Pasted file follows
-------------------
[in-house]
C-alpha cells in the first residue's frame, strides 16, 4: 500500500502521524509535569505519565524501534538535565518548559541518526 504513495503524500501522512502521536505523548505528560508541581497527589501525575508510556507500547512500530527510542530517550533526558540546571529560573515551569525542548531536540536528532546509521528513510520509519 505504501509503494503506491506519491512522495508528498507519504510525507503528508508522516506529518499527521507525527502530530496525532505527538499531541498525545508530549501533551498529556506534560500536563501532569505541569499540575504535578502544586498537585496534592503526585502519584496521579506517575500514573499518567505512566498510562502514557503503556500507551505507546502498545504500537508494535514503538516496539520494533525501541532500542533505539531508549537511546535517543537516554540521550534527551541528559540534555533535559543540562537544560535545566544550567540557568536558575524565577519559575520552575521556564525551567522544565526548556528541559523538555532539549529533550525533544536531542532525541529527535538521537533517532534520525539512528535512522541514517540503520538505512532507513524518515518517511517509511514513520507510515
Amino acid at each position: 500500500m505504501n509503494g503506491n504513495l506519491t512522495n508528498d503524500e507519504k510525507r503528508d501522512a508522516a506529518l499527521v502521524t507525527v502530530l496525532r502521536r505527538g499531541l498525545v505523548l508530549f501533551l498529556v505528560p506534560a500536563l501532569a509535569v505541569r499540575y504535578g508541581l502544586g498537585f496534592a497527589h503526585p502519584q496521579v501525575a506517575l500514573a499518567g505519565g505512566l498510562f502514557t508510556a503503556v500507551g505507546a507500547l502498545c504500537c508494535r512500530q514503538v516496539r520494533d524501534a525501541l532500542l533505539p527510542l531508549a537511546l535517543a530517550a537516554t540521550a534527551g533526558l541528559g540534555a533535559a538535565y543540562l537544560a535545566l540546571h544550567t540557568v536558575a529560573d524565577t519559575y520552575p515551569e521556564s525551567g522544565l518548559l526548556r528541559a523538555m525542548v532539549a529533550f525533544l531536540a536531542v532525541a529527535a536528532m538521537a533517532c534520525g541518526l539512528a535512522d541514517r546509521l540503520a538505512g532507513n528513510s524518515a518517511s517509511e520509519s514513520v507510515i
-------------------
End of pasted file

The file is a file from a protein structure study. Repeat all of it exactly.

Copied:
[in-house]
C-alpha cells in the first residue's frame, strides 16, 4: 500500500502521524509535569505519565524501534538535565518548559541518526 504513495503524500501522512502521536505523548505528560508541581497527589501525575508510556507500547512500530527510542530517550533526558540546571529560573515551569525542548531536540536528532546509521528513510520509519 505504501509503494503506491506519491512522495508528498507519504510525507503528508508522516506529518499527521507525527502530530496525532505527538499531541498525545508530549501533551498529556506534560500536563501532569505541569499540575504535578502544586498537585496534592503526585502519584496521579506517575500514573499518567505512566498510562502514557503503556500507551505507546502498545504500537508494535514503538516496539520494533525501541532500542533505539531508549537511546535517543537516554540521550534527551541528559540534555533535559543540562537544560535545566544550567540557568536558575524565577519559575520552575521556564525551567522544565526548556528541559523538555532539549529533550525533544536531542532525541529527535538521537533517532534520525539512528535512522541514517540503520538505512532507513524518515518517511517509511514513520507510515
Amino acid at each position: 500500500m505504501n509503494g503506491n504513495l506519491t512522495n508528498d503524500e507519504k510525507r503528508d501522512a508522516a506529518l499527521v502521524t507525527v502530530l496525532r502521536r505527538g499531541l498525545v505523548l508530549f501533551l498529556v505528560p506534560a500536563l501532569a509535569v505541569r499540575y504535578g508541581l502544586g498537585f496534592a497527589h503526585p502519584q496521579v501525575a506517575l500514573a499518567g505519565g505512566l498510562f502514557t508510556a503503556v500507551g505507546a507500547l502498545c504500537c508494535r512500530q514503538v516496539r520494533d524501534a525501541l532500542l533505539p527510542l531508549a537511546l535517543a530517550a537516554t540521550a534527551g533526558l541528559g540534555a533535559a538535565y543540562l537544560a535545566l540546571h544550567t540557568v536558575a529560573d524565577t519559575y520552575p515551569e521556564s525551567g522544565l518548559l526548556r528541559a523538555m525542548v532539549a529533550f525533544l531536540a536531542v532525541a529527535a536528532m538521537a533517532c534520525g541518526l539512528a535512522d541514517r546509521l540503520a538505512g532507513n528513510s524518515a518517511s517509511e520509519s514513520v507510515i